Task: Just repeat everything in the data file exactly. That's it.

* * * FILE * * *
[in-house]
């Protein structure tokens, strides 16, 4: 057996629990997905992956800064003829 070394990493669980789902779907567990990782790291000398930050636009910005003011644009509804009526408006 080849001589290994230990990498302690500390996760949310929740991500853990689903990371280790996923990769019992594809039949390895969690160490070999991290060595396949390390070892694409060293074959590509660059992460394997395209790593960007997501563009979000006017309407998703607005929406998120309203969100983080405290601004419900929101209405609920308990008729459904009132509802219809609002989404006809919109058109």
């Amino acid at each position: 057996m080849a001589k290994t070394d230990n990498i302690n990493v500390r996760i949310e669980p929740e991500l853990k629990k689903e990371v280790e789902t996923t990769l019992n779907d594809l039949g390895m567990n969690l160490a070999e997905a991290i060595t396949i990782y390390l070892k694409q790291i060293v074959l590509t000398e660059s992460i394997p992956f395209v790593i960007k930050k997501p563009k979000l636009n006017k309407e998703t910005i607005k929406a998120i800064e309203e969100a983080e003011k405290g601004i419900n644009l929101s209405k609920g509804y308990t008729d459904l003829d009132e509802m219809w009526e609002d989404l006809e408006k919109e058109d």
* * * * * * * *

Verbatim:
[in-house]
């Protein structure tokens, strides 16, 4: 057996629990997905992956800064003829 070394990493669980789902779907567990990782790291000398930050636009910005003011644009509804009526408006 080849001589290994230990990498302690500390996760949310929740991500853990689903990371280790996923990769019992594809039949390895969690160490070999991290060595396949390390070892694409060293074959590509660059992460394997395209790593960007997501563009979000006017309407998703607005929406998120309203969100983080405290601004419900929101209405609920308990008729459904009132509802219809609002989404006809919109058109």
């Amino acid at each position: 057996m080849a001589k290994t070394d230990n990498i302690n990493v500390r996760i949310e669980p929740e991500l853990k629990k689903e990371v280790e789902t996923t990769l019992n779907d594809l039949g390895m567990n969690l160490a070999e997905a991290i060595t396949i990782y390390l070892k694409q790291i060293v074959l590509t000398e660059s992460i394997p992956f395209v790593i960007k930050k997501p563009k979000l636009n006017k309407e998703t910005i607005k929406a998120i800064e309203e969100a983080e003011k405290g601004i419900n644009l929101s209405k609920g509804y308990t008729d459904l003829d009132e509802m219809w009526e609002d989404l006809e408006k919109e058109d």